Most of the experts said the biggest threat isn’t, in fact, espionage. First Trump and then Clinton mentioned the need to stop ISIS from recruiting through online channels, but that’s missing the bulk of the point, Lief Morin, president of Key Information Systems, told The VAR Guy. “ISIS is a red herring in the context of cybersecurity. Certainly, the effort to recruit jihadists using a global communication network is a challenge worthy of significant focus, but the broader subject of cybersecurity is a major concern for the entire world.” Morin went on to say that those concerns are similar to those about physical terrorism: our defenses have to work 100 percent of the time, but the attackers only have to succeed once.
Morin and others say the scariest threat we face is to critical infrastructure like healthcare, military operations or utilities. “Of course, cyber-attacks are far more than stealing information,” said Williams. “The real concern is that a skilled adversary might interfere with the automated systems that our lives depend on in the U.S., such as food and water, energy, finance, transportation, government and defense–to name just a few.”
But protecting such assets is not something the government can do on its own. It will require partnerships and synergy with the private sector including the channel, which owns and/or manages a vast amount of the country’s infrastructure. It’s a point the candidates largely ignored, much to the frustration of the experts we interviewed.
Some, however, say the government can use its regulatory powers to force the private sector to be more accountable. “With the current state of affairs, the government will be forced to step in and force costly regulation on companies more than ever before, since they are obviously not putting the proper defenses and procedures in place,” says Gates.
John Christly, CISO at remotely-managed security service provider Netsurion, agrees. “If the new president were to mandate that certain protections need to be in place for any corporate entity that stores, processes or handles consumer, financial, healthcare and payment data, it would go a long way towards setting the bar higher than it is now. Sure, we have PCI and HIPAA regulations, but many of those are ‘checkbox’ regulations today that are loosely audited and without real ramifications until after a major breach.”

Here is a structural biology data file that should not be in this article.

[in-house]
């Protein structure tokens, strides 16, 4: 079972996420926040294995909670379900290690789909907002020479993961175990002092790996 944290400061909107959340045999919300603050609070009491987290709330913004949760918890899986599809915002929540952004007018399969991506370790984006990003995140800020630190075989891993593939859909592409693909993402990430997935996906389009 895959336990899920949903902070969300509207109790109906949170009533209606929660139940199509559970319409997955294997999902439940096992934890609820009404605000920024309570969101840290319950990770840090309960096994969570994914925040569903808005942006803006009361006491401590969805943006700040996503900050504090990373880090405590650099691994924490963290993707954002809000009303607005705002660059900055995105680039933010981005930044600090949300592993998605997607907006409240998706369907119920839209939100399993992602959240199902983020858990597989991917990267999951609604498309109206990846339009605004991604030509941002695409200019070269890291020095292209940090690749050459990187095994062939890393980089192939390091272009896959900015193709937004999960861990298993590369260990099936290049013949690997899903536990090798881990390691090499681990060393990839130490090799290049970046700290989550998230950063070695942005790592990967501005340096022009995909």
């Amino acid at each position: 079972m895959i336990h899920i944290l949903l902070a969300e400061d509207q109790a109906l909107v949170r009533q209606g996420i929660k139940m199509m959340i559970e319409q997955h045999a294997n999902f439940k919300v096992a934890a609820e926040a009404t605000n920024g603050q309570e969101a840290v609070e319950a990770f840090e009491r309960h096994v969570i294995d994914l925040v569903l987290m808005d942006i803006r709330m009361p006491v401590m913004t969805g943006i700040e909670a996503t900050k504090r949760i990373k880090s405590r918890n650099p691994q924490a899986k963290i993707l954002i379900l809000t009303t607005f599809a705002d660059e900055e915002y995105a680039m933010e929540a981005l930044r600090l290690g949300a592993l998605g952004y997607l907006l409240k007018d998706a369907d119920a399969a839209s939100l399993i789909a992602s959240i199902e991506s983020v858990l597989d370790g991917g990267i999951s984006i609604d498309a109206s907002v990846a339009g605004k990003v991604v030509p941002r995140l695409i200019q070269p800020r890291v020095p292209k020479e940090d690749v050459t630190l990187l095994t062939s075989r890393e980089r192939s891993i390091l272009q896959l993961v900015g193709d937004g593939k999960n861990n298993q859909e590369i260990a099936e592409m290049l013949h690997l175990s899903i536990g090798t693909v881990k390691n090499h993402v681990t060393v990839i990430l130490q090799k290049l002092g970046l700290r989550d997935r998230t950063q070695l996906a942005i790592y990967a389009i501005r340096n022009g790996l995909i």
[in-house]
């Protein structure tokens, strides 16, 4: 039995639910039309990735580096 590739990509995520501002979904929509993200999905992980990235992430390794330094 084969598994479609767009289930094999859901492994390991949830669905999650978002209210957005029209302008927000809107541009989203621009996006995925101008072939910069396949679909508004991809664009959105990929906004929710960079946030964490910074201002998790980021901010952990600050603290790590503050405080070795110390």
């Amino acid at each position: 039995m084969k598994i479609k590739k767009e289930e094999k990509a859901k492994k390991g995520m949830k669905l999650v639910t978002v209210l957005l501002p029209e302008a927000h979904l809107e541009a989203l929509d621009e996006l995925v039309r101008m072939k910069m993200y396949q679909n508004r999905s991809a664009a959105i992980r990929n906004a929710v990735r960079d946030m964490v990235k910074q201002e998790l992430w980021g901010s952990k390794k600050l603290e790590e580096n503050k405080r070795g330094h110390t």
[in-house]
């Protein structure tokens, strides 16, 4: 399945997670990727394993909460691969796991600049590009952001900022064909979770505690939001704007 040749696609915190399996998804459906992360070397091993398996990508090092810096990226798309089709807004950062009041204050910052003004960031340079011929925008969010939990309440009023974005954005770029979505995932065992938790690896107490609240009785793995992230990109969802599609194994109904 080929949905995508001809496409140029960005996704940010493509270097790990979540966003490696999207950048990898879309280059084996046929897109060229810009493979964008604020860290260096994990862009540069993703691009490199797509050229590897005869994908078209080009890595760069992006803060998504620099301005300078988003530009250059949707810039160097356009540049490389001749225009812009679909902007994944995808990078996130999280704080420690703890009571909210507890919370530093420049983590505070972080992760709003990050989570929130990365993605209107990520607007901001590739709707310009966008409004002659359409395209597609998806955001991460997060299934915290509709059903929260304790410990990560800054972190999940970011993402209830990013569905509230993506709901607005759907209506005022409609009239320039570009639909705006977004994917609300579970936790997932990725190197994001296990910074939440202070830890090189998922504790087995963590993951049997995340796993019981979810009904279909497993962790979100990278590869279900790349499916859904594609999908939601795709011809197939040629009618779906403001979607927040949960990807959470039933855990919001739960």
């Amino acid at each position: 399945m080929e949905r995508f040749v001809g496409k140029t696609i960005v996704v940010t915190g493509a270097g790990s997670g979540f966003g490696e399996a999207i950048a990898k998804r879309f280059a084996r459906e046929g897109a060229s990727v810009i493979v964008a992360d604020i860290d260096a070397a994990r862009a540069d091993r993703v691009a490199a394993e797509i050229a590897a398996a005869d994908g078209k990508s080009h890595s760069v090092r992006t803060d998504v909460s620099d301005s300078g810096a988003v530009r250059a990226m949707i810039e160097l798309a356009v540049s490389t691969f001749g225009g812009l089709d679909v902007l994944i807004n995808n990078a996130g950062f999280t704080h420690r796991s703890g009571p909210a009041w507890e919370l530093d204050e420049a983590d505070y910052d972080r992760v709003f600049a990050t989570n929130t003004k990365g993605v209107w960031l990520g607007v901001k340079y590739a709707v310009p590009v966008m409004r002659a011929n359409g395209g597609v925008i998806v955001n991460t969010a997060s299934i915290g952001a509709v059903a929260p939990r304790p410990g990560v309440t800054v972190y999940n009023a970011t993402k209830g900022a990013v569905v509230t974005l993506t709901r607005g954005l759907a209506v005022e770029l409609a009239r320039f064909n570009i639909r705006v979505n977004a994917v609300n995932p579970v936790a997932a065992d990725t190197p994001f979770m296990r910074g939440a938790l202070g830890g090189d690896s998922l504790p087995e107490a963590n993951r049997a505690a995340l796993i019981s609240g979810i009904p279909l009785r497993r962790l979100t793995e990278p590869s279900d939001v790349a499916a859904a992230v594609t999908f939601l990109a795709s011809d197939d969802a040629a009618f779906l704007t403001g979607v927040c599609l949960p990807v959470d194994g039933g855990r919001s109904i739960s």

So who won the debate?
There isn’t much disagreement that Clinton came out on top, even if she did display a misunderstanding of the threat landscape. “Secretary Clinton clearly had a greater command of the both the details and the severity of the risks we face from cyberterrorism,” said Justin Moore, CEO of Axcient. Kenneth Geers, senior research scientist at cybersecurity firm Comodo, pointed out that Clinton gained personal experience with cyberwar when her campaign’s network was hacked earlier this summer, so she has a better understanding of how difficult it is to formulate a precise and proportional response.
“By contrast, Trump does not even recognize there is a national security issue here at all,” continued Geers. “In fact, there is considerable evidence pointing toward Russia, about which Trump seems to be unaware.”
Trump’s rambling response earned the contempt of many experts we spoke with. “Trump doesn’t show any understanding of computers or cyber, seeming to imply that maybe his 10-year-old son might be a good source of policy,” said Williams.
Of more concern to the industry is the defeatist attitude the Republican candidate displayed. “The security aspect of cyber is very, very tough,” Trump said in the debate. “And maybe it’s hardly doable.” Not exactly confidence inspiring stuff.
In the end, perhaps Christly said it best. “I don’t know about you, but if I were a hacker I am not sure I would want Clinton or Trump coming after me – since it seems both of them really know how to go on the attack and bitterly defend things they believe in. Let’s hope that they both can really get behind better cybersecurity for this great nation of ours.”